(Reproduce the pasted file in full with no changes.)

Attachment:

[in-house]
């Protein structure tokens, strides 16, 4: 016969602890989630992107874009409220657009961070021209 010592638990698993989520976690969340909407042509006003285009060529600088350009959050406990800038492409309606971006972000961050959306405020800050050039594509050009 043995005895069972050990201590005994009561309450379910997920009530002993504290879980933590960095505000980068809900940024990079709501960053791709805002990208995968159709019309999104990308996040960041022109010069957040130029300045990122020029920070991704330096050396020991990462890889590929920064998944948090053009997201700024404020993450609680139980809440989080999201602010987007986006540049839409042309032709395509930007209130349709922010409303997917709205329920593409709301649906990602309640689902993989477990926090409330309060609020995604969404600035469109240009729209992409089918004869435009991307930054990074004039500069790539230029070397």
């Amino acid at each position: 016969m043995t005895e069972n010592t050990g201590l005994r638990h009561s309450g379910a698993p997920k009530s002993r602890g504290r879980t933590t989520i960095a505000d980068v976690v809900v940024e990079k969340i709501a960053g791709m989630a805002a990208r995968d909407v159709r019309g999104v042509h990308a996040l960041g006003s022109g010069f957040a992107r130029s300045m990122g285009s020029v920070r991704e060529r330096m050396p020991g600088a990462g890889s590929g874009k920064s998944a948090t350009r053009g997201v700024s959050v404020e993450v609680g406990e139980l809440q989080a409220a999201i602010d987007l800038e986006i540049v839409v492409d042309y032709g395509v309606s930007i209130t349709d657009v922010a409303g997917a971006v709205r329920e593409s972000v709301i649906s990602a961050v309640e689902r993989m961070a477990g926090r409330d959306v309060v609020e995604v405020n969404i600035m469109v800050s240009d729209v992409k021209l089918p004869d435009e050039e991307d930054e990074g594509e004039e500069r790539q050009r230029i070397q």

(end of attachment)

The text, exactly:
[in-house]
């Protein structure tokens, strides 16, 4: 016969602890989630992107874009409220657009961070021209 010592638990698993989520976690969340909407042509006003285009060529600088350009959050406990800038492409309606971006972000961050959306405020800050050039594509050009 043995005895069972050990201590005994009561309450379910997920009530002993504290879980933590960095505000980068809900940024990079709501960053791709805002990208995968159709019309999104990308996040960041022109010069957040130029300045990122020029920070991704330096050396020991990462890889590929920064998944948090053009997201700024404020993450609680139980809440989080999201602010987007986006540049839409042309032709395509930007209130349709922010409303997917709205329920593409709301649906990602309640689902993989477990926090409330309060609020995604969404600035469109240009729209992409089918004869435009991307930054990074004039500069790539230029070397």
């Amino acid at each position: 016969m043995t005895e069972n010592t050990g201590l005994r638990h009561s309450g379910a698993p997920k009530s002993r602890g504290r879980t933590t989520i960095a505000d980068v976690v809900v940024e990079k969340i709501a960053g791709m989630a805002a990208r995968d909407v159709r019309g999104v042509h990308a996040l960041g006003s022109g010069f957040a992107r130029s300045m990122g285009s020029v920070r991704e060529r330096m050396p020991g600088a990462g890889s590929g874009k920064s998944a948090t350009r053009g997201v700024s959050v404020e993450v609680g406990e139980l809440q989080a409220a999201i602010d987007l800038e986006i540049v839409v492409d042309y032709g395509v309606s930007i209130t349709d657009v922010a409303g997917a971006v709205r329920e593409s972000v709301i649906s990602a961050v309640e689902r993989m961070a477990g926090r409330d959306v309060v609020e995604v405020n969404i600035m469109v800050s240009d729209v992409k021209l089918p004869d435009e050039e991307d930054e990074g594509e004039e500069r790539q050009r230029i070397q």